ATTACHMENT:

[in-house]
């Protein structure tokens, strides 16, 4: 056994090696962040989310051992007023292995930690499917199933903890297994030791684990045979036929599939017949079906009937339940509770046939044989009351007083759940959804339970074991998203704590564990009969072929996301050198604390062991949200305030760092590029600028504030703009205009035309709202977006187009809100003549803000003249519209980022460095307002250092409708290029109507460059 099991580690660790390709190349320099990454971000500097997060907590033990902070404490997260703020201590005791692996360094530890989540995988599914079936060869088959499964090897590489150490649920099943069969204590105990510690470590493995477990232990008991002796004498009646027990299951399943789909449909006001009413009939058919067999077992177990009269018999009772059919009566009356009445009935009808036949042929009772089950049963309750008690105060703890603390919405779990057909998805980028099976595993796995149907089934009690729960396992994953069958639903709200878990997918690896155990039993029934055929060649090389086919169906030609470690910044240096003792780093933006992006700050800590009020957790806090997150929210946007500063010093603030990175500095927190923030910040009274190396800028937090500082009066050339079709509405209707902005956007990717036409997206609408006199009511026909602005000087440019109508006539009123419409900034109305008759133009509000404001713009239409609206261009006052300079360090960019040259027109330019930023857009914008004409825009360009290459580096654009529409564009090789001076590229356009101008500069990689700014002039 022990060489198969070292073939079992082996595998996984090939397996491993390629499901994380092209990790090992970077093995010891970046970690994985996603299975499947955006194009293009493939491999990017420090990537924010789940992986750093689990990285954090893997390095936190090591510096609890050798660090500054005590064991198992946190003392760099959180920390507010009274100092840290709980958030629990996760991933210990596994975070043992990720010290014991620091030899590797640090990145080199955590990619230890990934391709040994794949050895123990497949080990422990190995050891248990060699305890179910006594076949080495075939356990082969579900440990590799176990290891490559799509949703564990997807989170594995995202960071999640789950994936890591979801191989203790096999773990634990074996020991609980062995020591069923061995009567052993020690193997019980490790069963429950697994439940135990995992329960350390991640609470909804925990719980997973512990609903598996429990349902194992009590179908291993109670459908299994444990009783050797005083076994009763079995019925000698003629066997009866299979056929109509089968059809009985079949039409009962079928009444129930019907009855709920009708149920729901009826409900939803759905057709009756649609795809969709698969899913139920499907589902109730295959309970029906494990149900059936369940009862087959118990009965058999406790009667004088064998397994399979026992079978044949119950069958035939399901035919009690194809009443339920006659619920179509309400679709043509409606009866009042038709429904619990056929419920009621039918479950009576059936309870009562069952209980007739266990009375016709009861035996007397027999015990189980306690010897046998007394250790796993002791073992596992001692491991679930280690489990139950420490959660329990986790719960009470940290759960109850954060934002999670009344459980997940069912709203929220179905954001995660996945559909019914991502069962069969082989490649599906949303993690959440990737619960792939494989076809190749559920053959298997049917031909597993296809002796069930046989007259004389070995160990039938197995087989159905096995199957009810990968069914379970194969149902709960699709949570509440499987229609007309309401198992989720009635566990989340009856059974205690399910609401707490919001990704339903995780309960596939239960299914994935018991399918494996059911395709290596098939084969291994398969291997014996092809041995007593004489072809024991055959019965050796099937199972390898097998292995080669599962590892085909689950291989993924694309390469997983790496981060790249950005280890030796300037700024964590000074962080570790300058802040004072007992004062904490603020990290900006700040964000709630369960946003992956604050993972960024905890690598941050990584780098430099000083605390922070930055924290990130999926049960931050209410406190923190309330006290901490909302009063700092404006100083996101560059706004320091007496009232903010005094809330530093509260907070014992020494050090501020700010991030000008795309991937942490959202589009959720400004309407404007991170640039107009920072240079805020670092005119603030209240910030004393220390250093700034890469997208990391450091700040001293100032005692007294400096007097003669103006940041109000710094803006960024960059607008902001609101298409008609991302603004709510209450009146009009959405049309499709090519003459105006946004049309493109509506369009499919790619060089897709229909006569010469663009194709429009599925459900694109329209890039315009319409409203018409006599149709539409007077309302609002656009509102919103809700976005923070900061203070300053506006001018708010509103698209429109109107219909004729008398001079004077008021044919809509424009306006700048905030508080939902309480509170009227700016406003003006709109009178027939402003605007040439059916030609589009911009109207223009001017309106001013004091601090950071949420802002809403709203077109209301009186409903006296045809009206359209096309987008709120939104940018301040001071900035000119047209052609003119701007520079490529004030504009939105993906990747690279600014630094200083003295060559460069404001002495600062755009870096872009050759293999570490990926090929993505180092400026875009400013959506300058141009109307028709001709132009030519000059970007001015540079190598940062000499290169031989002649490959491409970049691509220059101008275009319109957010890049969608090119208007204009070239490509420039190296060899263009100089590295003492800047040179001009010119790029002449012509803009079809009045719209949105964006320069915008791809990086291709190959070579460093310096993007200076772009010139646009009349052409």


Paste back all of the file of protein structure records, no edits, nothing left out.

[in-house]
């Protein structure tokens, strides 16, 4: 056994090696962040989310051992007023292995930690499917199933903890297994030791684990045979036929599939017949079906009937339940509770046939044989009351007083759940959804339970074991998203704590564990009969072929996301050198604390062991949200305030760092590029600028504030703009205009035309709202977006187009809100003549803000003249519209980022460095307002250092409708290029109507460059 099991580690660790390709190349320099990454971000500097997060907590033990902070404490997260703020201590005791692996360094530890989540995988599914079936060869088959499964090897590489150490649920099943069969204590105990510690470590493995477990232990008991002796004498009646027990299951399943789909449909006001009413009939058919067999077992177990009269018999009772059919009566009356009445009935009808036949042929009772089950049963309750008690105060703890603390919405779990057909998805980028099976595993796995149907089934009690729960396992994953069958639903709200878990997918690896155990039993029934055929060649090389086919169906030609470690910044240096003792780093933006992006700050800590009020957790806090997150929210946007500063010093603030990175500095927190923030910040009274190396800028937090500082009066050339079709509405209707902005956007990717036409997206609408006199009511026909602005000087440019109508006539009123419409900034109305008759133009509000404001713009239409609206261009006052300079360090960019040259027109330019930023857009914008004409825009360009290459580096654009529409564009090789001076590229356009101008500069990689700014002039 022990060489198969070292073939079992082996595998996984090939397996491993390629499901994380092209990790090992970077093995010891970046970690994985996603299975499947955006194009293009493939491999990017420090990537924010789940992986750093689990990285954090893997390095936190090591510096609890050798660090500054005590064991198992946190003392760099959180920390507010009274100092840290709980958030629990996760991933210990596994975070043992990720010290014991620091030899590797640090990145080199955590990619230890990934391709040994794949050895123990497949080990422990190995050891248990060699305890179910006594076949080495075939356990082969579900440990590799176990290891490559799509949703564990997807989170594995995202960071999640789950994936890591979801191989203790096999773990634990074996020991609980062995020591069923061995009567052993020690193997019980490790069963429950697994439940135990995992329960350390991640609470909804925990719980997973512990609903598996429990349902194992009590179908291993109670459908299994444990009783050797005083076994009763079995019925000698003629066997009866299979056929109509089968059809009985079949039409009962079928009444129930019907009855709920009708149920729901009826409900939803759905057709009756649609795809969709698969899913139920499907589902109730295959309970029906494990149900059936369940009862087959118990009965058999406790009667004088064998397994399979026992079978044949119950069958035939399901035919009690194809009443339920006659619920179509309400679709043509409606009866009042038709429904619990056929419920009621039918479950009576059936309870009562069952209980007739266990009375016709009861035996007397027999015990189980306690010897046998007394250790796993002791073992596992001692491991679930280690489990139950420490959660329990986790719960009470940290759960109850954060934002999670009344459980997940069912709203929220179905954001995660996945559909019914991502069962069969082989490649599906949303993690959440990737619960792939494989076809190749559920053959298997049917031909597993296809002796069930046989007259004389070995160990039938197995087989159905096995199957009810990968069914379970194969149902709960699709949570509440499987229609007309309401198992989720009635566990989340009856059974205690399910609401707490919001990704339903995780309960596939239960299914994935018991399918494996059911395709290596098939084969291994398969291997014996092809041995007593004489072809024991055959019965050796099937199972390898097998292995080669599962590892085909689950291989993924694309390469997983790496981060790249950005280890030796300037700024964590000074962080570790300058802040004072007992004062904490603020990290900006700040964000709630369960946003992956604050993972960024905890690598941050990584780098430099000083605390922070930055924290990130999926049960931050209410406190923190309330006290901490909302009063700092404006100083996101560059706004320091007496009232903010005094809330530093509260907070014992020494050090501020700010991030000008795309991937942490959202589009959720400004309407404007991170640039107009920072240079805020670092005119603030209240910030004393220390250093700034890469997208990391450091700040001293100032005692007294400096007097003669103006940041109000710094803006960024960059607008902001609101298409008609991302603004709510209450009146009009959405049309499709090519003459105006946004049309493109509506369009499919790619060089897709229909006569010469663009194709429009599925459900694109329209890039315009319409409203018409006599149709539409007077309302609002656009509102919103809700976005923070900061203070300053506006001018708010509103698209429109109107219909004729008398001079004077008021044919809509424009306006700048905030508080939902309480509170009227700016406003003006709109009178027939402003605007040439059916030609589009911009109207223009001017309106001013004091601090950071949420802002809403709203077109209301009186409903006296045809009206359209096309987008709120939104940018301040001071900035000119047209052609003119701007520079490529004030504009939105993906990747690279600014630094200083003295060559460069404001002495600062755009870096872009050759293999570490990926090929993505180092400026875009400013959506300058141009109307028709001709132009030519000059970007001015540079190598940062000499290169031989002649490959491409970049691509220059101008275009319109957010890049969608090119208007204009070239490509420039190296060899263009100089590295003492800047040179001009010119790029002449012509803009079809009045719209949105964006320069915008791809990086291709190959070579460093310096993007200076772009010139646009009349052409």